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  • 7/24/2019 Aider 2007

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    Review

    Isomerization of

    lactose and lactulose

    production: review

    Mohammed Aidera,b,*and

    Damien de HalleuxcaDepartment of Food Sciences and Technology, Laval

    University, Quebec G1K 7P4, Canada (Department ofFood Sciences and Technology, UniversiteLaval,

    Pavillon Comtois, STA, Quebec G1K 7P4, Canada;e-mail:[email protected])

    bInstitut National des Nutraceutiques et des AlimentsFonctionnels (INAF), Laval University, Quebec G1K7P4, Canada; e-mail: [email protected] of Food Engineering, UniversiteLaval,

    Pavillon Comtois, Quebec G1K 7P4, Canada

    Lactulose is widely used in pharmaceutical, nutraceuticals and

    food industries because of its beneficial effects on human

    health. Technology of lactulose production is mainly based

    on the isomerization reaction of lactose in alkaline media.

    However, information available on this subject is very varied.

    This study is a summary of the principal techniques used for

    lactulose production in order to gather maximum information

    in one manuscript for a better comprehension of the

    technological characteristics and specificities of lactulose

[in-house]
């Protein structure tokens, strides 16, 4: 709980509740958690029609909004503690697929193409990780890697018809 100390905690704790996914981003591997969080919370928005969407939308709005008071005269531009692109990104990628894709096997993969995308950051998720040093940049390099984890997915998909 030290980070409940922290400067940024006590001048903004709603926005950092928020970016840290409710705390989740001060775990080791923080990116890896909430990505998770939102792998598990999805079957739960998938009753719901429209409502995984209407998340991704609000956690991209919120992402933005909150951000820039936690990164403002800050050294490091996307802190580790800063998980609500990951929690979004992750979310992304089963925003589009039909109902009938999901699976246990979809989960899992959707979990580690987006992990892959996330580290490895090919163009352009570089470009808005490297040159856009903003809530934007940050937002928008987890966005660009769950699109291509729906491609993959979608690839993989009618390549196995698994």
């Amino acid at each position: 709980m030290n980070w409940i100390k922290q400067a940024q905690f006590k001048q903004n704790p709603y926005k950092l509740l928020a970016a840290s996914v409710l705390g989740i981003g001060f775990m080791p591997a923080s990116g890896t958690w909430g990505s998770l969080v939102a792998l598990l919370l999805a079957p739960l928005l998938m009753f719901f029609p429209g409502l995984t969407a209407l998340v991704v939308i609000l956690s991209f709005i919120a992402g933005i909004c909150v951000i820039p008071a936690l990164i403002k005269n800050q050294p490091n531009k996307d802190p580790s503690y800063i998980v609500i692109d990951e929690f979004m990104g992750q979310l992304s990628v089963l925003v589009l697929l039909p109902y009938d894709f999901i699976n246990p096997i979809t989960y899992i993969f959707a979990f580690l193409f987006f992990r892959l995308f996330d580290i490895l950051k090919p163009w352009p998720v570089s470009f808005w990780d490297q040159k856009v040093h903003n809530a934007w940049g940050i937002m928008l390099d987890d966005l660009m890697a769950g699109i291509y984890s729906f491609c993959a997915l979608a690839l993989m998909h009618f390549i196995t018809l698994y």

synthesis.

    IntroductionSignificant part of the world population suffers from gas-

    trointestinal diseases of various types. Several of these dis-

    eases are caused by pathogenic bacteria which invade the

    human intestine. A few days after the birth, the human in-

    testine is colonized mainly by bifidobacteria which play

    a very important role in the maintenance of a good health.

    By changing the nutrition regime and children passage

    from mothers milk nutrition to ordinary food regime, the

    pathogenic bacteria which infiltrated into the human

    intestine cause diseases of various types. In order to solve

    this health problem, food industry and in particular dairy

    technology has developed dairy bio-products enriched

    with probiotics like lactobacillus (Lactobacillus acidophi-

    lus, Lactobacillus casei, Lactobacillus bulgaricus, etc.)

    and bifidobacteria (Bifidobacteria bifidum, Bifidobacteria

    longum,Bifidobacteria infantilus,Bifidobacteria adolescen-

    tis) (Clark & Martin, 1994; Donkor, Nilmini, Stolic,Vasiljevic, & Shah, in press; Katz, 2006; Ninonuevo

    et al., 2007; Olguin,et al., 2005; Wainwright, 2006). How-

    ever, because of various reasons, this solution did not solve

    the problem. These reasons could be resumed by the fol-

    lowing: a great loss of bacterial cells during the production

    process of different dairy products noticed by several re-

    searchers, a considerable reduction of the total of bacterial

    number due to storage at pH values lower than 5.5 as well

    as because of the strong acid medium in the stomach (pH

    y 1.5) and the negative effect of bile salts (Chou & Hou,

    2000; Lankaputhra & Shah, 1995; Lian, Hsiao, & Chou,

    2002). An alternative to the resolution of this problem

    consists in an internal stimulation of the bifidobacteriawhich are already present in the intestine (Bouhnik